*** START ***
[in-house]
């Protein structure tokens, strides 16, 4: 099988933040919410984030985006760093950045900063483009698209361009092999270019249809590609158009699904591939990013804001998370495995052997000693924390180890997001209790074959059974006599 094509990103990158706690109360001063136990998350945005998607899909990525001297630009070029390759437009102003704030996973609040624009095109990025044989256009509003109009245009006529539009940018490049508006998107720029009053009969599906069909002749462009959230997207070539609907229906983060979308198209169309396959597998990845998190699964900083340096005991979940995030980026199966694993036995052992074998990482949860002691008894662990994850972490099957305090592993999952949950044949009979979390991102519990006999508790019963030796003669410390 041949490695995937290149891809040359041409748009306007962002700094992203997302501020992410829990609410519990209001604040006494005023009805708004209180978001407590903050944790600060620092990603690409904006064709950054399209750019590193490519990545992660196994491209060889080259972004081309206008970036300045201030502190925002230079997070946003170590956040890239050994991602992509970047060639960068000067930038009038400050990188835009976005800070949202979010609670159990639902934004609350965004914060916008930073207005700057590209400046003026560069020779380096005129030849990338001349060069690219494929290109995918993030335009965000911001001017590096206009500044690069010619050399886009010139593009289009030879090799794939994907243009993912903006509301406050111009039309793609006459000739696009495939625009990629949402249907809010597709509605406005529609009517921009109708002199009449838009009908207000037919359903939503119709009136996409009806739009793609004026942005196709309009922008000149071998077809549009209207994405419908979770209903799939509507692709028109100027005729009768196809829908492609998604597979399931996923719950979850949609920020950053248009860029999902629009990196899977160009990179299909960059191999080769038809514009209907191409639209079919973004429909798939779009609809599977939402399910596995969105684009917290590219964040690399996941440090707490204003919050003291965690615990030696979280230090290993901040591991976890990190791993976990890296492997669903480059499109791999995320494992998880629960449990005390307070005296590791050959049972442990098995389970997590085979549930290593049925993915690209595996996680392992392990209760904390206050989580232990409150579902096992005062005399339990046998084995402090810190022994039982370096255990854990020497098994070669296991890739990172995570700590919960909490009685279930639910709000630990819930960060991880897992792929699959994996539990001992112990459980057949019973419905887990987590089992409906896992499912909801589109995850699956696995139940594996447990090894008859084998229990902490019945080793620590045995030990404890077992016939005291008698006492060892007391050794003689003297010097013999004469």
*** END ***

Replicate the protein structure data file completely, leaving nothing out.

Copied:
[in-house]
């Protein structure tokens, strides 16, 4: 099988933040919410984030985006760093950045900063483009698209361009092999270019249809590609158009699904591939990013804001998370495995052997000693924390180890997001209790074959059974006599 094509990103990158706690109360001063136990998350945005998607899909990525001297630009070029390759437009102003704030996973609040624009095109990025044989256009509003109009245009006529539009940018490049508006998107720029009053009969599906069909002749462009959230997207070539609907229906983060979308198209169309396959597998990845998190699964900083340096005991979940995030980026199966694993036995052992074998990482949860002691008894662990994850972490099957305090592993999952949950044949009979979390991102519990006999508790019963030796003669410390 041949490695995937290149891809040359041409748009306007962002700094992203997302501020992410829990609410519990209001604040006494005023009805708004209180978001407590903050944790600060620092990603690409904006064709950054399209750019590193490519990545992660196994491209060889080259972004081309206008970036300045201030502190925002230079997070946003170590956040890239050994991602992509970047060639960068000067930038009038400050990188835009976005800070949202979010609670159990639902934004609350965004914060916008930073207005700057590209400046003026560069020779380096005129030849990338001349060069690219494929290109995918993030335009965000911001001017590096206009500044690069010619050399886009010139593009289009030879090799794939994907243009993912903006509301406050111009039309793609006459000739696009495939625009990629949402249907809010597709509605406005529609009517921009109708002199009449838009009908207000037919359903939503119709009136996409009806739009793609004026942005196709309009922008000149071998077809549009209207994405419908979770209903799939509507692709028109100027005729009768196809829908492609998604597979399931996923719950979850949609920020950053248009860029999902629009990196899977160009990179299909960059191999080769038809514009209907191409639209079919973004429909798939779009609809599977939402399910596995969105684009917290590219964040690399996941440090707490204003919050003291965690615990030696979280230090290993901040591991976890990190791993976990890296492997669903480059499109791999995320494992998880629960449990005390307070005296590791050959049972442990098995389970997590085979549930290593049925993915690209595996996680392992392990209760904390206050989580232990409150579902096992005062005399339990046998084995402090810190022994039982370096255990854990020497098994070669296991890739990172995570700590919960909490009685279930639910709000630990819930960060991880897992792929699959994996539990001992112990459980057949019973419905887990987590089992409906896992499912909801589109995850699956696995139940594996447990090894008859084998229990902490019945080793620590045995030990404890077992016939005291008698006492060892007391050794003689003297010097013999004469």